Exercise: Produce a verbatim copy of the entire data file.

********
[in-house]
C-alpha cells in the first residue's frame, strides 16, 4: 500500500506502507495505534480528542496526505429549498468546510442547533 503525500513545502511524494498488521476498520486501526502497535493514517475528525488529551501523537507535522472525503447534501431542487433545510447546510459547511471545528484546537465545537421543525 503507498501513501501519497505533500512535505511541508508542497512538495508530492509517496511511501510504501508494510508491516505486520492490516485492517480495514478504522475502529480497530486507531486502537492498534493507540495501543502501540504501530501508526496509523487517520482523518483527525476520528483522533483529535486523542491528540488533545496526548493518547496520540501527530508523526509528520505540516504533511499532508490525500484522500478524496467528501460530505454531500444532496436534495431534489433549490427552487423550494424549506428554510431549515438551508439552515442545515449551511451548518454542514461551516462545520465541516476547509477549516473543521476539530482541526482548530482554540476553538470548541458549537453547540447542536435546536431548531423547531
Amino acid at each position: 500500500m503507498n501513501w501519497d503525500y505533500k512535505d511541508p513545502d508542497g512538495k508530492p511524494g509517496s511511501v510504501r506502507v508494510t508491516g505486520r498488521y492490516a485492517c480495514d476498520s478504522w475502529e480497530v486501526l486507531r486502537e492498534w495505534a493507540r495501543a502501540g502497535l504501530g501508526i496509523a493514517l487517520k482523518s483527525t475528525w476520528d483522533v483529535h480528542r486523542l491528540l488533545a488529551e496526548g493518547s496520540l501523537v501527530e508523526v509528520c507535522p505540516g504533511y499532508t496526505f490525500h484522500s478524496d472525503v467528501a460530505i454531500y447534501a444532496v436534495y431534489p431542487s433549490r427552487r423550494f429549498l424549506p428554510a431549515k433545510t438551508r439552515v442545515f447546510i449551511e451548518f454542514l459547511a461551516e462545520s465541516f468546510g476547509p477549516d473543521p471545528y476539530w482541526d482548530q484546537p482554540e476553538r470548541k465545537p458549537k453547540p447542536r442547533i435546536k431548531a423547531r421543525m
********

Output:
[in-house]
C-alpha cells in the first residue's frame, strides 16, 4: 500500500506502507495505534480528542496526505429549498468546510442547533 503525500513545502511524494498488521476498520486501526502497535493514517475528525488529551501523537507535522472525503447534501431542487433545510447546510459547511471545528484546537465545537421543525 503507498501513501501519497505533500512535505511541508508542497512538495508530492509517496511511501510504501508494510508491516505486520492490516485492517480495514478504522475502529480497530486507531486502537492498534493507540495501543502501540504501530501508526496509523487517520482523518483527525476520528483522533483529535486523542491528540488533545496526548493518547496520540501527530508523526509528520505540516504533511499532508490525500484522500478524496467528501460530505454531500444532496436534495431534489433549490427552487423550494424549506428554510431549515438551508439552515442545515449551511451548518454542514461551516462545520465541516476547509477549516473543521476539530482541526482548530482554540476553538470548541458549537453547540447542536435546536431548531423547531
Amino acid at each position: 500500500m503507498n501513501w501519497d503525500y505533500k512535505d511541508p513545502d508542497g512538495k508530492p511524494g509517496s511511501v510504501r506502507v508494510t508491516g505486520r498488521y492490516a485492517c480495514d476498520s478504522w475502529e480497530v486501526l486507531r486502537e492498534w495505534a493507540r495501543a502501540g502497535l504501530g501508526i496509523a493514517l487517520k482523518s483527525t475528525w476520528d483522533v483529535h480528542r486523542l491528540l488533545a488529551e496526548g493518547s496520540l501523537v501527530e508523526v509528520c507535522p505540516g504533511y499532508t496526505f490525500h484522500s478524496d472525503v467528501a460530505i454531500y447534501a444532496v436534495y431534489p431542487s433549490r427552487r423550494f429549498l424549506p428554510a431549515k433545510t438551508r439552515v442545515f447546510i449551511e451548518f454542514l459547511a461551516e462545520s465541516f468546510g476547509p477549516d473543521p471545528y476539530w482541526d482548530q484546537p482554540e476553538r470548541k465545537p458549537k453547540p447542536r442547533i435546536k431548531a423547531r421543525m